Cryptocurrency Custody, QuadrigaCX Quagmire, CEOs Pass Bitcoin ‘Torch’


Popular myth holds that pirates of the 17th century would squirrel away bounty beneath the sands of the Caribbean, hiding treasure where no one else might find it. It was a primitive form of security: the less accessible, the better.

A reincarnation of this semi-apocryphal practice has risen, strangely, to become the dominant method for securing virtual wealth in the cryptocurrency era. People use “cold storage,” meaning they stash their private keys—the password-like secrets that grant them ownership of Bitcoin and other blockchain-based assets—offline. Investors lock these keys on computers disconnected from the Internet to ward off hackers. They write the codes on strips of paper and stash them in safety deposit boxes to discourage thieves. They even bury them inside granite mountains, a habit that hearkens to dragon-besieged dwarves in fantasy fiction.

Cold storage is imperfect—and not just because bad stewards can lose a person’s money for good, as the recent example of the Canadian cryptocurrency exchange QuadrigaCX has made painfully apparent. The approach robs cryptocurrencies of the very thing that may one day make them compelling: usability. For starters, freezing assets hinders traders from taking advantage of the market’s frequent, fleeting fluctuations. And as the technology shifts from a phase of rampant speculation to one of utility, cold storage will restrict people from participating in so-called cryptoeconomic networks, systems of financial incentives designed to support and improve blockchain projects through game-like activities. (See Ethereum’s planned update to “proof of stake” and Stellar’s inflation pools, for instance.)

Investors who fail to take up active roles in these networks will lose out. “Imagine holding traditional equities and not being able to capture dividends,” says Nathan McCauley, CEO and cofounder of Anchor Labs, a cryptocurrency custodial startup that has set out to solve just this problem. “The cold storage providers are effectively going to be dropping dividends on the floor.” (As part of the terms for a demonstration of the company’s new product, Anchorage, in January, Fortune agreed not to reveal details about the technology; suffice it to say the service uses a clever combination of biometrics and behavioral data, multiple approvals, and human reviews to secure people’s cryptocurrency without resorting to cold storage.)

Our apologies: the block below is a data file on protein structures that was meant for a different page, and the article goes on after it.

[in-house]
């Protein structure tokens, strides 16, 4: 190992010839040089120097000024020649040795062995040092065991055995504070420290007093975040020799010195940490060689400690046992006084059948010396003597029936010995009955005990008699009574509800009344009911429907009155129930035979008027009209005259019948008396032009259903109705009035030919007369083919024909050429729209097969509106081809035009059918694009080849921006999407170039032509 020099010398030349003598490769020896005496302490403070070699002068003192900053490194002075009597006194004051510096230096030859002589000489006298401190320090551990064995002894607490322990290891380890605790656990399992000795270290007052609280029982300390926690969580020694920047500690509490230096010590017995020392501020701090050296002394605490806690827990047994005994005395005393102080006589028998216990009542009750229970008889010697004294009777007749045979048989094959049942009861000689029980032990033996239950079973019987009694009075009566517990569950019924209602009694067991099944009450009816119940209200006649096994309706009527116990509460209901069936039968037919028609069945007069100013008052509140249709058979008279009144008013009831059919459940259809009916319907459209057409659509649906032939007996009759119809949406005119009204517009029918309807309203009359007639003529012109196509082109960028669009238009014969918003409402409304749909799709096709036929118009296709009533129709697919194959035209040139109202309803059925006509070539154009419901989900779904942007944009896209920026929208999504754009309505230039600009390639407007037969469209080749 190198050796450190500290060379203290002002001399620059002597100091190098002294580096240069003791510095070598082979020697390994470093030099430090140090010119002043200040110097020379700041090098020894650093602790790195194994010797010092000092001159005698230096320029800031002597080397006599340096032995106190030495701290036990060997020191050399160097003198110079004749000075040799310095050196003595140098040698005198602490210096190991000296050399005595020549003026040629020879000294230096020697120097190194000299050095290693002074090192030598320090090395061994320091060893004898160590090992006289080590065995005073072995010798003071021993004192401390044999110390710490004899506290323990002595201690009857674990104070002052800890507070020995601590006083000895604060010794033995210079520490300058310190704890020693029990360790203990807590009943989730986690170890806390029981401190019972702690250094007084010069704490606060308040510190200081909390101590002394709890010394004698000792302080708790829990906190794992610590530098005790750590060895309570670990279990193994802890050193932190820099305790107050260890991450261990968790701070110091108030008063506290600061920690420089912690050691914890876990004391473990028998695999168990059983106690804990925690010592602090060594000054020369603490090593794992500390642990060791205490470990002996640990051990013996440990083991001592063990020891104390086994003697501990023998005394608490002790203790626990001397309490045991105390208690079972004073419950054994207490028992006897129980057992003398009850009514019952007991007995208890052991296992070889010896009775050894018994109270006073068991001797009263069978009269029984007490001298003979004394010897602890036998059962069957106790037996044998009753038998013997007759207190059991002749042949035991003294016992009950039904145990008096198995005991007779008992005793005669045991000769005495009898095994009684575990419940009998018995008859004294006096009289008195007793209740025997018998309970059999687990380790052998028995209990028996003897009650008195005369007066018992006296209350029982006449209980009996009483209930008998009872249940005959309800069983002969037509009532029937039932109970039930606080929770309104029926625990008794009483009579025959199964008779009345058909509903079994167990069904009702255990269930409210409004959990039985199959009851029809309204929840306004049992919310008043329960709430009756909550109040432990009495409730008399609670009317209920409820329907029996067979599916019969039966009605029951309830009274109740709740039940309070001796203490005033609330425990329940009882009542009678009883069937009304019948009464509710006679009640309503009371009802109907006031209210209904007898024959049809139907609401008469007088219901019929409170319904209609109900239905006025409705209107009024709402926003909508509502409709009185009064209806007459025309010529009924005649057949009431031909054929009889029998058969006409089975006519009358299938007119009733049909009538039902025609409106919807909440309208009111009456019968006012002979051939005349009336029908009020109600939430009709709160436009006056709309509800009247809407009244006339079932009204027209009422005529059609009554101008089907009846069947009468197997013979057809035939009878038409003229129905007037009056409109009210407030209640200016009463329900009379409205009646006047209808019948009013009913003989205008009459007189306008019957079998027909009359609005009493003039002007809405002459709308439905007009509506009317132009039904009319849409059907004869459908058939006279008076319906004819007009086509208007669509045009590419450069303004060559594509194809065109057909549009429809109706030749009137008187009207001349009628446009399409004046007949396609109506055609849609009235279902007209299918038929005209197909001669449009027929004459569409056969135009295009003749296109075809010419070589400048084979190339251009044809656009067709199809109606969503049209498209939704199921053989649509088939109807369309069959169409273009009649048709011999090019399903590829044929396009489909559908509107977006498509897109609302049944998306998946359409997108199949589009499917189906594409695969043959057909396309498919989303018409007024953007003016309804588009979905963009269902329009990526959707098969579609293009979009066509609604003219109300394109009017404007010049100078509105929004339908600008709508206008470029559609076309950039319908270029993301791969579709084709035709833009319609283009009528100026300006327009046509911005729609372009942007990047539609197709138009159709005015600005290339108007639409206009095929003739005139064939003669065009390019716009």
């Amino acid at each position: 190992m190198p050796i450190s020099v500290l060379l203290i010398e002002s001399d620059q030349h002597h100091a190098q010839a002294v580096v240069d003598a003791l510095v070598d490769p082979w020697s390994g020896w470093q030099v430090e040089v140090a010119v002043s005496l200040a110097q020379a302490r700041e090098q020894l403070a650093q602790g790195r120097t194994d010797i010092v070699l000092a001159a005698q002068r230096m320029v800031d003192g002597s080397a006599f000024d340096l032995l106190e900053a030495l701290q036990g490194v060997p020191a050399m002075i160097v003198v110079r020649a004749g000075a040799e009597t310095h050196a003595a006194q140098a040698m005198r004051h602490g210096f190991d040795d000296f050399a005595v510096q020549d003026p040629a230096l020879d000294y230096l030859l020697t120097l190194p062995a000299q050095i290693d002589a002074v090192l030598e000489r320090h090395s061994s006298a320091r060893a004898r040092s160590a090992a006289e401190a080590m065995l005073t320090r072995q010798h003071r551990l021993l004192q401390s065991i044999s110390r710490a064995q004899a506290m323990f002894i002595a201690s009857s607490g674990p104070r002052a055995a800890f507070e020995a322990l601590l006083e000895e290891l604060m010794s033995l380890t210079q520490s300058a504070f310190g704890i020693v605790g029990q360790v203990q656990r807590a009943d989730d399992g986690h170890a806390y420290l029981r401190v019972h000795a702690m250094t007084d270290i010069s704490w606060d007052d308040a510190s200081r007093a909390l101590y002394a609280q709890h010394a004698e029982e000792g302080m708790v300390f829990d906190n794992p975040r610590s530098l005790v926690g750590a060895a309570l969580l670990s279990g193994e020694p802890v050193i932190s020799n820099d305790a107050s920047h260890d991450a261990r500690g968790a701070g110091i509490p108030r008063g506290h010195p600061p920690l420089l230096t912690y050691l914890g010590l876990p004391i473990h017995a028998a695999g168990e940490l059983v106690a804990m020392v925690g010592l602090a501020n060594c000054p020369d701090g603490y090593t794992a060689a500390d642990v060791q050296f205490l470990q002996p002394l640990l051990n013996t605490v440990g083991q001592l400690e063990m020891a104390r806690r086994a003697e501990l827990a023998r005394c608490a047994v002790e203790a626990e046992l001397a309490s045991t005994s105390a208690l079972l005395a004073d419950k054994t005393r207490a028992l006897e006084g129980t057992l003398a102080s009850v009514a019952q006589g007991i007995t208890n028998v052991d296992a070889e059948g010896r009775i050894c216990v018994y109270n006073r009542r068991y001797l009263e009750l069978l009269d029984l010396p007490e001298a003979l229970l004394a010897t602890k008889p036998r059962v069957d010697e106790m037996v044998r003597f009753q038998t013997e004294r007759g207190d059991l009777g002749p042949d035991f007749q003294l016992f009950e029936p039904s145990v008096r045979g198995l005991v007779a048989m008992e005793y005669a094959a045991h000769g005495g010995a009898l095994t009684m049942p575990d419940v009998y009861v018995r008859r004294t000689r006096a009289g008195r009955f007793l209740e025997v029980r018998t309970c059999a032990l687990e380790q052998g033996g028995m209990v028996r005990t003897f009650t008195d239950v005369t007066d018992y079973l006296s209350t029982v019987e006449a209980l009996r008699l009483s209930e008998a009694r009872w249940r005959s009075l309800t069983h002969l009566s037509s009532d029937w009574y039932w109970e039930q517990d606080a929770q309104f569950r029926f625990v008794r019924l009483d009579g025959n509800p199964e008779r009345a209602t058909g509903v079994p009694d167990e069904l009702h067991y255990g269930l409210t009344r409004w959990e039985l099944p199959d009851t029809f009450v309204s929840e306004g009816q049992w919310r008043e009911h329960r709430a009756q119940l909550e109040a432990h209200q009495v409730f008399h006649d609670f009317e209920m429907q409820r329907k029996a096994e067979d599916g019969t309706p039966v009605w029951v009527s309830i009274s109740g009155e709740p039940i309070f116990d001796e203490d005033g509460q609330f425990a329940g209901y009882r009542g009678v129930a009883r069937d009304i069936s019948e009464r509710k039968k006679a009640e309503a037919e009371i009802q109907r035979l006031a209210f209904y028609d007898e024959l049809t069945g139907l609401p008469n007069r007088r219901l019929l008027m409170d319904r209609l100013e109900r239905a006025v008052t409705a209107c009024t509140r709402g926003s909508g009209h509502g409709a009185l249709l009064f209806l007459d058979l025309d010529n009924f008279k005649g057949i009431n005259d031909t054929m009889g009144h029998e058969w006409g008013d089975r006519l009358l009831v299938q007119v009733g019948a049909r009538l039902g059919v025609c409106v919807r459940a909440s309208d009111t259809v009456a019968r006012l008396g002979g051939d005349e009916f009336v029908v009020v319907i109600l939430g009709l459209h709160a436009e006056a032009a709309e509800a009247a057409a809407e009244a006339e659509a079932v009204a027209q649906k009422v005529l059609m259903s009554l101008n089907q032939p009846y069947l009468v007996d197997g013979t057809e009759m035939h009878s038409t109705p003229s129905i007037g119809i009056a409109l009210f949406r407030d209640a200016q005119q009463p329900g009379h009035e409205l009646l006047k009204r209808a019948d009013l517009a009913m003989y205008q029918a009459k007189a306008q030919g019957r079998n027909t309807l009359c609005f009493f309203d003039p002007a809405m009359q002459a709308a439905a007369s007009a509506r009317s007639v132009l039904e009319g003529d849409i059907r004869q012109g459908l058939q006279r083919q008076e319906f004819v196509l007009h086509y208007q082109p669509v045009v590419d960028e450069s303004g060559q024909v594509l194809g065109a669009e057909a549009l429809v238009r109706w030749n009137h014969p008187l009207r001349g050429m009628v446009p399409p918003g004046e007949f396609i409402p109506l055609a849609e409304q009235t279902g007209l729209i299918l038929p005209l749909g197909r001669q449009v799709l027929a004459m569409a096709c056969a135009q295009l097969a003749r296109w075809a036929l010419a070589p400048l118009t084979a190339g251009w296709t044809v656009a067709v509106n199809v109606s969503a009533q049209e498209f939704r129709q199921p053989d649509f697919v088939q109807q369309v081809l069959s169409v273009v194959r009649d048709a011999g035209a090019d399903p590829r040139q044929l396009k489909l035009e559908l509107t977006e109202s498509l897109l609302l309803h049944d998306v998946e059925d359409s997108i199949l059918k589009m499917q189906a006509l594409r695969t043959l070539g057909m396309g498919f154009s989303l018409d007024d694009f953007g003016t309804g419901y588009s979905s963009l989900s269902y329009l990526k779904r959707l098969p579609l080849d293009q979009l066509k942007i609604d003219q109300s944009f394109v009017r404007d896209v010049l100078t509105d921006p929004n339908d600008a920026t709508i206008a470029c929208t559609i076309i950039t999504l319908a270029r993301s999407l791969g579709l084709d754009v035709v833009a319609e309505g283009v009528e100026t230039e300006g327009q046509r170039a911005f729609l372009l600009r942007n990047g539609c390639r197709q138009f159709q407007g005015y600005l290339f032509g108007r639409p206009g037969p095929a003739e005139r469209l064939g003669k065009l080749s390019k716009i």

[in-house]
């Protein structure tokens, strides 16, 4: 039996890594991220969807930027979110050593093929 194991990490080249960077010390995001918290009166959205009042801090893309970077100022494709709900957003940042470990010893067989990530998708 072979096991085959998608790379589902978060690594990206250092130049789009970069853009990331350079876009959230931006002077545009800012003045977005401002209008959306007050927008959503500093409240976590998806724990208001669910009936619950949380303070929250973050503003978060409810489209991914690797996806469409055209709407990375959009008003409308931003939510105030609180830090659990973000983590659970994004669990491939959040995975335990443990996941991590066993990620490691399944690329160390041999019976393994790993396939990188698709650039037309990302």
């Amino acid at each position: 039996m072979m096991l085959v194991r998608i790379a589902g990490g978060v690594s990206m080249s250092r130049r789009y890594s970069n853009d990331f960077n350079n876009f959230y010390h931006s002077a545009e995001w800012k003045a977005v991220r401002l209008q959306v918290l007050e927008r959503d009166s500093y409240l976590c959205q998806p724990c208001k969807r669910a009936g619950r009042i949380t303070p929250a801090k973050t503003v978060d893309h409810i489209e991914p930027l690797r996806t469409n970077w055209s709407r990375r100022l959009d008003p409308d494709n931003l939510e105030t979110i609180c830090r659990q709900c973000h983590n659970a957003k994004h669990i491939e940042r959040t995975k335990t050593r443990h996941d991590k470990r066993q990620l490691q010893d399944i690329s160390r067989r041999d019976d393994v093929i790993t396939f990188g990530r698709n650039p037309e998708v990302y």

The potential wastefulness of the cold storage-status quo could eventually have legal ramifications too. As Sherwin Dowlat, an analyst with Satis Group, a digital asset advisory firm, warned in a September 2018 report that partners in investment funds may come to consider non-participation in cryptoeconomic networks as “a breach of fiduciary duty.” Leaving money on the table in this way, in other words, could be interpreted as an act of negligence.

Chris Dixon, an investor at Andreessen Horowitz, one of the earliest venture capital firms to become bullish on cryptocurrency, sees issues relating to secure storage as a fundamental obstacle to progress in the industry. “Custody is the single biggest piece of infrastructure holding back the growth of the space,” he tells Fortune. (It’s this belief that spurred Dixon to plunk down millions of dollars on Anchor a year ago.)

Given the importance of custody, it’s no surprise that so many businesses are angling for a slice of the pie. With its differentiated approach, Anchor will be taking on the likes of Coinbase, Gemini, BitGo, Xapo, and Kingdom Trust, whose cold storage options dominate the market at present. Meanwhile, warships loom on the horizon in the form of Fidelity and Bakkt, a cryptocurrency-focused subsidiary of the company behind the New York Stock Exchange, both of which plan to debut product offerings this year.

For Anchor and the rest of blockchain’s buccaneers, the hunt for buried treasure has just begun.

CORRECTION

Last week’s Ledger dispatch incorrectly said that IEX, an upstart stock exchange of Flash Boys fame, had no listings. It added its first in September. We regret the error.

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